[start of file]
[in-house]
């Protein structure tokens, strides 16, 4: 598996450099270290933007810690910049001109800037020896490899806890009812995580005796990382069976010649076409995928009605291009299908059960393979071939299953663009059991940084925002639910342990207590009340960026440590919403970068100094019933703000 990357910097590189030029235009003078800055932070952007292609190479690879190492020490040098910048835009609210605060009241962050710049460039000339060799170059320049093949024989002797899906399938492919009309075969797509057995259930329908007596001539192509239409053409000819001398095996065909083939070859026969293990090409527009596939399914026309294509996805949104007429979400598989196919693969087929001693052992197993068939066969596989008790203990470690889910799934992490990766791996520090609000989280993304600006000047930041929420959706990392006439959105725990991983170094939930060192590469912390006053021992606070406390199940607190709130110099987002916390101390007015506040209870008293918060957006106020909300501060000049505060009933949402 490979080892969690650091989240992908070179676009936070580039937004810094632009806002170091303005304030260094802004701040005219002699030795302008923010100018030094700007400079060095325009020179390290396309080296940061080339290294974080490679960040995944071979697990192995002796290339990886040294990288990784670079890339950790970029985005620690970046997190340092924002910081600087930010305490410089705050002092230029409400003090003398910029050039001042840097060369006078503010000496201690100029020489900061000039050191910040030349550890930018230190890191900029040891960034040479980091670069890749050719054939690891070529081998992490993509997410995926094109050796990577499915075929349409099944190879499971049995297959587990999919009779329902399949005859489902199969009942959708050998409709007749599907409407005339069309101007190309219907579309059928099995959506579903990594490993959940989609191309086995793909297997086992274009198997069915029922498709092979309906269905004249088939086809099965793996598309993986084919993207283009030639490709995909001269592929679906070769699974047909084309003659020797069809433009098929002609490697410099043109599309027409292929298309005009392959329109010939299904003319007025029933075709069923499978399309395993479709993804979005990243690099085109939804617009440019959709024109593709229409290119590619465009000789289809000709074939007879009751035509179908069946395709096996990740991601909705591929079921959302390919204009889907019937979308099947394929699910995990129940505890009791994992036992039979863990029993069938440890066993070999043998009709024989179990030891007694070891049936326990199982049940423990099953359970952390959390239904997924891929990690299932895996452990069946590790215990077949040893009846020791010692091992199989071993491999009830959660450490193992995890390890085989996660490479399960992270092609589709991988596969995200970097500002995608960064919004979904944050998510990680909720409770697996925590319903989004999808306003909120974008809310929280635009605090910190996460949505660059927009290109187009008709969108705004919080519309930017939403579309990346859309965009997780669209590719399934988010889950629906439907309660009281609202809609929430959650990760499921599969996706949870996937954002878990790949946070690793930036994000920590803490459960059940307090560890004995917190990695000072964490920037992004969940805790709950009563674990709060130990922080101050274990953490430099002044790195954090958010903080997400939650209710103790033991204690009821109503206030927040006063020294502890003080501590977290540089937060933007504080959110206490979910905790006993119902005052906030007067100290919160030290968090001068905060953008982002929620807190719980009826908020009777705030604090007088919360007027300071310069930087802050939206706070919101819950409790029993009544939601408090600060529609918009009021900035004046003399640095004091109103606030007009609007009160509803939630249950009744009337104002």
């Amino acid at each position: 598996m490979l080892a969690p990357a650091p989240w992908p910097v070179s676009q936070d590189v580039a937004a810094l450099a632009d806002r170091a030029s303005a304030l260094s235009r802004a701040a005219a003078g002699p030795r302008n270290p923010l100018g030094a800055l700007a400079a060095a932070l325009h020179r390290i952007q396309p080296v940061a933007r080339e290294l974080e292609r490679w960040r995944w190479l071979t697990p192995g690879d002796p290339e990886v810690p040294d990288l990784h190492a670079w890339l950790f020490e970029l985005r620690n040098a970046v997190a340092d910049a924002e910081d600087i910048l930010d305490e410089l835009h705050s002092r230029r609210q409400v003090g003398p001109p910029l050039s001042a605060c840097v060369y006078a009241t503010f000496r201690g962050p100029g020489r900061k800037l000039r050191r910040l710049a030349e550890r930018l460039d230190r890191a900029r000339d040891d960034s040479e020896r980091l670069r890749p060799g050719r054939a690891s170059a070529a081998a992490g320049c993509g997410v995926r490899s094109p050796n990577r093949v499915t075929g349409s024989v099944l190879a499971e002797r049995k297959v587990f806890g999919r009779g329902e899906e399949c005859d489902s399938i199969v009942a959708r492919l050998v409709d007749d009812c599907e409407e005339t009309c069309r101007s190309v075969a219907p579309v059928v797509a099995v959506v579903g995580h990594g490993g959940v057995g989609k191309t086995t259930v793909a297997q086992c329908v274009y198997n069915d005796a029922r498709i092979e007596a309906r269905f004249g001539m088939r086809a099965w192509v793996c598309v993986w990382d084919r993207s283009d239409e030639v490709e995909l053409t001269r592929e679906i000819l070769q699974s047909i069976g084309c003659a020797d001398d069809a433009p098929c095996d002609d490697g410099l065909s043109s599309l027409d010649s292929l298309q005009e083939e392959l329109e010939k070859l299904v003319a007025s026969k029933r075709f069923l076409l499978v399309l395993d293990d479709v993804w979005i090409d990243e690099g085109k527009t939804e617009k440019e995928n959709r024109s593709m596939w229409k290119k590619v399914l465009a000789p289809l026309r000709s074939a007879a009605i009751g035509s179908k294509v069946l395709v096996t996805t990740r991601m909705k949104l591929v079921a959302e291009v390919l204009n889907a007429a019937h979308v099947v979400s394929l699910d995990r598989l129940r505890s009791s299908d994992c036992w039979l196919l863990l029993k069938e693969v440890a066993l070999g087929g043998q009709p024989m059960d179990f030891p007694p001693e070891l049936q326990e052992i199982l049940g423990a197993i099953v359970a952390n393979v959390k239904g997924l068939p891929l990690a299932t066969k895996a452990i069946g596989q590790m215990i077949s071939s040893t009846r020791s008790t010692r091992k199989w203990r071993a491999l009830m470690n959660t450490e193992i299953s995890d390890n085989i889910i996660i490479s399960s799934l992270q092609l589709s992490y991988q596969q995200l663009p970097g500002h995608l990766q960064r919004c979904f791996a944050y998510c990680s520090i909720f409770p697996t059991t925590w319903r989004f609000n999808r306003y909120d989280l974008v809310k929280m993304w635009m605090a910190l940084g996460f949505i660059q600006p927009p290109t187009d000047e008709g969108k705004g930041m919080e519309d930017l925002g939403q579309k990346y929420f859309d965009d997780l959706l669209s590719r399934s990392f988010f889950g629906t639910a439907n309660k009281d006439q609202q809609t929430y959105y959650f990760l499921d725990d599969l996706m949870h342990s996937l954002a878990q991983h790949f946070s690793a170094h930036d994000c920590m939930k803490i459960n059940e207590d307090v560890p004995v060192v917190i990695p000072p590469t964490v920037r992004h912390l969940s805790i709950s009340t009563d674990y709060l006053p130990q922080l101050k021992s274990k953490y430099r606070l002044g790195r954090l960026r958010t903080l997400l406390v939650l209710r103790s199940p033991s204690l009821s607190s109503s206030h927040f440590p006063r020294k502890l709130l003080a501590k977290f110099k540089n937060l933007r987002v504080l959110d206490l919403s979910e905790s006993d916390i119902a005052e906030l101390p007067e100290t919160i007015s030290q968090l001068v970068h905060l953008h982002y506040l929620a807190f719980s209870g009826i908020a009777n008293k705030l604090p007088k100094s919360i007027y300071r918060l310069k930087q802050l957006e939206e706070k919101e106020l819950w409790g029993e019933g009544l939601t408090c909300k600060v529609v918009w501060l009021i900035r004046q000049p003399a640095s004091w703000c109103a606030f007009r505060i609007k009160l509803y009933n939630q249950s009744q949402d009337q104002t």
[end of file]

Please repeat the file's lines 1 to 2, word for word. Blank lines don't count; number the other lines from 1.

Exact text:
[in-house]
């Protein structure tokens, strides 16, 4: 598996450099270290933007810690910049001109800037020896490899806890009812995580005796990382069976010649076409995928009605291009299908059960393979071939299953663009059991940084925002639910342990207590009340960026440590919403970068100094019933703000 990357910097590189030029235009003078800055932070952007292609190479690879190492020490040098910048835009609210605060009241962050710049460039000339060799170059320049093949024989002797899906399938492919009309075969797509057995259930329908007596001539192509239409053409000819001398095996065909083939070859026969293990090409527009596939399914026309294509996805949104007429979400598989196919693969087929001693052992197993068939066969596989008790203990470690889910799934992490990766791996520090609000989280993304600006000047930041929420959706990392006439959105725990991983170094939930060192590469912390006053021992606070406390199940607190709130110099987002916390101390007015506040209870008293918060957006106020909300501060000049505060009933949402 490979080892969690650091989240992908070179676009936070580039937004810094632009806002170091303005304030260094802004701040005219002699030795302008923010100018030094700007400079060095325009020179390290396309080296940061080339290294974080490679960040995944071979697990192995002796290339990886040294990288990784670079890339950790970029985005620690970046997190340092924002910081600087930010305490410089705050002092230029409400003090003398910029050039001042840097060369006078503010000496201690100029020489900061000039050191910040030349550890930018230190890191900029040891960034040479980091670069890749050719054939690891070529081998992490993509997410995926094109050796990577499915075929349409099944190879499971049995297959587990999919009779329902399949005859489902199969009942959708050998409709007749599907409407005339069309101007190309219907579309059928099995959506579903990594490993959940989609191309086995793909297997086992274009198997069915029922498709092979309906269905004249088939086809099965793996598309993986084919993207283009030639490709995909001269592929679906070769699974047909084309003659020797069809433009098929002609490697410099043109599309027409292929298309005009392959329109010939299904003319007025029933075709069923499978399309395993479709993804979005990243690099085109939804617009440019959709024109593709229409290119590619465009000789289809000709074939007879009751035509179908069946395709096996990740991601909705591929079921959302390919204009889907019937979308099947394929699910995990129940505890009791994992036992039979863990029993069938440890066993070999043998009709024989179990030891007694070891049936326990199982049940423990099953359970952390959390239904997924891929990690299932895996452990069946590790215990077949040893009846020791010692091992199989071993491999009830959660450490193992995890390890085989996660490479399960992270092609589709991988596969995200970097500002995608960064919004979904944050998510990680909720409770697996925590319903989004999808306003909120974008809310929280635009605090910190996460949505660059927009290109187009008709969108705004919080519309930017939403579309990346859309965009997780669209590719399934988010889950629906439907309660009281609202809609929430959650990760499921599969996706949870996937954002878990790949946070690793930036994000920590803490459960059940307090560890004995917190990695000072964490920037992004969940805790709950009563674990709060130990922080101050274990953490430099002044790195954090958010903080997400939650209710103790033991204690009821109503206030927040006063020294502890003080501590977290540089937060933007504080959110206490979910905790006993119902005052906030007067100290919160030290968090001068905060953008982002929620807190719980009826908020009777705030604090007088919360007027300071310069930087802050939206706070919101819950409790029993009544939601408090600060529609918009009021900035004046003399640095004091109103606030007009609007009160509803939630249950009744009337104002």